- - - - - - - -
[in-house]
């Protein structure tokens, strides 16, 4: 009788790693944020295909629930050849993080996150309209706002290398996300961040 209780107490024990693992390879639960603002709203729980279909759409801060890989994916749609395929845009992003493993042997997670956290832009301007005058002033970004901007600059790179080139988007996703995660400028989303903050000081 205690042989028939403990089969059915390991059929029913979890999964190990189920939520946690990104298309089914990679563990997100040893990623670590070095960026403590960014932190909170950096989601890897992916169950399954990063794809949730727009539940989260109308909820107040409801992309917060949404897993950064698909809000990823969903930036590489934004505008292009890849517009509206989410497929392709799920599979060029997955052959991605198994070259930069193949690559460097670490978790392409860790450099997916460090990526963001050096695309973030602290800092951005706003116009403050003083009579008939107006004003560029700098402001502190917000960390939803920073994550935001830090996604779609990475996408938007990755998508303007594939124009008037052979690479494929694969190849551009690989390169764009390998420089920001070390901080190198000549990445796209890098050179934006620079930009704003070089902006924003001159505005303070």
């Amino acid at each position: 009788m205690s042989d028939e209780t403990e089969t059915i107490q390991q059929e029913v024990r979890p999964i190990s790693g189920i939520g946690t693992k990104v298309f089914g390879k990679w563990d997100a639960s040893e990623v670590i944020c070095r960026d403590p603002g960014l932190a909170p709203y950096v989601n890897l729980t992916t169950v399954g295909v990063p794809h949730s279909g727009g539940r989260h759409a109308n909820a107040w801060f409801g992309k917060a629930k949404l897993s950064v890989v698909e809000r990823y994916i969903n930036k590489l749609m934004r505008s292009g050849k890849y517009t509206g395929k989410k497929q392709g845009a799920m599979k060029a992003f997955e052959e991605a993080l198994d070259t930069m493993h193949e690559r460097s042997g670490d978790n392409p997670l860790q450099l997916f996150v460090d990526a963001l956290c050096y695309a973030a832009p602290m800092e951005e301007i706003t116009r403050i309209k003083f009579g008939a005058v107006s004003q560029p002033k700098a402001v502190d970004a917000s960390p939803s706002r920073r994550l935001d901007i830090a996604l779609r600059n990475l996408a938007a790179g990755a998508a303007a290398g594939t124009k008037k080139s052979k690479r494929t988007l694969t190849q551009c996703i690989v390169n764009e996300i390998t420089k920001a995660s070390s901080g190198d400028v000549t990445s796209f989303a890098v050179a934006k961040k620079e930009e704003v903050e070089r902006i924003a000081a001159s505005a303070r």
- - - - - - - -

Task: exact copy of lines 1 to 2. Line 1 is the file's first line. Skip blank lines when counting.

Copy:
[in-house]
């Protein structure tokens, strides 16, 4: 009788790693944020295909629930050849993080996150309209706002290398996300961040 209780107490024990693992390879639960603002709203729980279909759409801060890989994916749609395929845009992003493993042997997670956290832009301007005058002033970004901007600059790179080139988007996703995660400028989303903050000081 205690042989028939403990089969059915390991059929029913979890999964190990189920939520946690990104298309089914990679563990997100040893990623670590070095960026403590960014932190909170950096989601890897992916169950399954990063794809949730727009539940989260109308909820107040409801992309917060949404897993950064698909809000990823969903930036590489934004505008292009890849517009509206989410497929392709799920599979060029997955052959991605198994070259930069193949690559460097670490978790392409860790450099997916460090990526963001050096695309973030602290800092951005706003116009403050003083009579008939107006004003560029700098402001502190917000960390939803920073994550935001830090996604779609990475996408938007990755998508303007594939124009008037052979690479494929694969190849551009690989390169764009390998420089920001070390901080190198000549990445796209890098050179934006620079930009704003070089902006924003001159505005303070």